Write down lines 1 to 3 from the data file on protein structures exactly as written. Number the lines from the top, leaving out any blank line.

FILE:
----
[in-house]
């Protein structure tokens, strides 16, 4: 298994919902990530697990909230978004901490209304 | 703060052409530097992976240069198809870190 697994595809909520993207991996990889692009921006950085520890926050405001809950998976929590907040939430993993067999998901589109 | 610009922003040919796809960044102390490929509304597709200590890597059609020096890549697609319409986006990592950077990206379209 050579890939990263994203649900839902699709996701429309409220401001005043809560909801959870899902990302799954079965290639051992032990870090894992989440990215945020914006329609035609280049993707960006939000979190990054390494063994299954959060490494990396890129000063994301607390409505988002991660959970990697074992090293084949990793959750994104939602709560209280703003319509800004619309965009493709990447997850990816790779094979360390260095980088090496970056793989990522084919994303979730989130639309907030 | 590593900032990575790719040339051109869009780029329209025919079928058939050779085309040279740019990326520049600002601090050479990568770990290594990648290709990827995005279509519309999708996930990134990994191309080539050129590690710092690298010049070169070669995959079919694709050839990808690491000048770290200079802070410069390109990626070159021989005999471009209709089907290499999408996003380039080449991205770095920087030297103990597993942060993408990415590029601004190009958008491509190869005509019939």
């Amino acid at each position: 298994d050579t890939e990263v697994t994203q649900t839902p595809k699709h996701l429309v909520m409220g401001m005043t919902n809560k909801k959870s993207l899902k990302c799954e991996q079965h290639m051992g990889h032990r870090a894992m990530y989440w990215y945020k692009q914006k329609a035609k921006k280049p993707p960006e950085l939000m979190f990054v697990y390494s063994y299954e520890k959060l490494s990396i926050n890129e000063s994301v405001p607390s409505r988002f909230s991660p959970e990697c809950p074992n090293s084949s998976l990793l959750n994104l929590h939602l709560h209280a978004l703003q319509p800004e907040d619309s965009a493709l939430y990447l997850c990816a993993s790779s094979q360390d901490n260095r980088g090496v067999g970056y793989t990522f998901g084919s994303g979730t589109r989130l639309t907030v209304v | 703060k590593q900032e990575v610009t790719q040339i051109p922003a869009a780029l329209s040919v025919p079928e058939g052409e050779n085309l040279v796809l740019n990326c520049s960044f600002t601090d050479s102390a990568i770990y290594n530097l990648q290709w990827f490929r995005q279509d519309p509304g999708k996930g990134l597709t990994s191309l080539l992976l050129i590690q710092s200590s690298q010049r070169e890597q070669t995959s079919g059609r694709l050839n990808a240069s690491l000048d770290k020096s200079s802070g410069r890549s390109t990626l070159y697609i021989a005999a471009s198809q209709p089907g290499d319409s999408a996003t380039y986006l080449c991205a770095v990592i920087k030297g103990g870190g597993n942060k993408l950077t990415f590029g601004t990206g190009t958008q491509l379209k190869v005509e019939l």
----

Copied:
[in-house]
């Protein structure tokens, strides 16, 4: 298994919902990530697990909230978004901490209304 | 703060052409530097992976240069198809870190 697994595809909520993207991996990889692009921006950085520890926050405001809950998976929590907040939430993993067999998901589109 | 610009922003040919796809960044102390490929509304597709200590890597059609020096890549697609319409986006990592950077990206379209 050579890939990263994203649900839902699709996701429309409220401001005043809560909801959870899902990302799954079965290639051992032990870090894992989440990215945020914006329609035609280049993707960006939000979190990054390494063994299954959060490494990396890129000063994301607390409505988002991660959970990697074992090293084949990793959750994104939602709560209280703003319509800004619309965009493709990447997850990816790779094979360390260095980088090496970056793989990522084919994303979730989130639309907030 | 590593900032990575790719040339051109869009780029329209025919079928058939050779085309040279740019990326520049600002601090050479990568770990290594990648290709990827995005279509519309999708996930990134990994191309080539050129590690710092690298010049070169070669995959079919694709050839990808690491000048770290200079802070410069390109990626070159021989005999471009209709089907290499999408996003380039080449991205770095920087030297103990597993942060993408990415590029601004190009958008491509190869005509019939």
């Amino acid at each position: 298994d050579t890939e990263v697994t994203q649900t839902p595809k699709h996701l429309v909520m409220g401001m005043t919902n809560k909801k959870s993207l899902k990302c799954e991996q079965h290639m051992g990889h032990r870090a894992m990530y989440w990215y945020k692009q914006k329609a035609k921006k280049p993707p960006e950085l939000m979190f990054v697990y390494s063994y299954e520890k959060l490494s990396i926050n890129e000063s994301v405001p607390s409505r988002f909230s991660p959970e990697c809950p074992n090293s084949s998976l990793l959750n994104l929590h939602l709560h209280a978004l703003q319509p800004e907040d619309s965009a493709l939430y990447l997850c990816a993993s790779s094979q360390d901490n260095r980088g090496v067999g970056y793989t990522f998901g084919s994303g979730t589109r989130l639309t907030v209304v | 703060k590593q900032e990575v610009t790719q040339i051109p922003a869009a780029l329209s040919v025919p079928e058939g052409e050779n085309l040279v796809l740019n990326c520049s960044f600002t601090d050479s102390a990568i770990y290594n530097l990648q290709w990827f490929r995005q279509d519309p509304g999708k996930g990134l597709t990994s191309l080539l992976l050129i590690q710092s200590s690298q010049r070169e890597q070669t995959s079919g059609r694709l050839n990808a240069s690491l000048d770290k020096s200079s802070g410069r890549s390109t990626l070159y697609i021989a005999a471009s198809q209709p089907g290499d319409s999408a996003t380039y986006l080449c991205a770095v990592i920087k030297g103990g870190g597993n942060k993408l950077t990415f590029g601004t990206g190009t958008q491509l379209k190869v005509e019939l």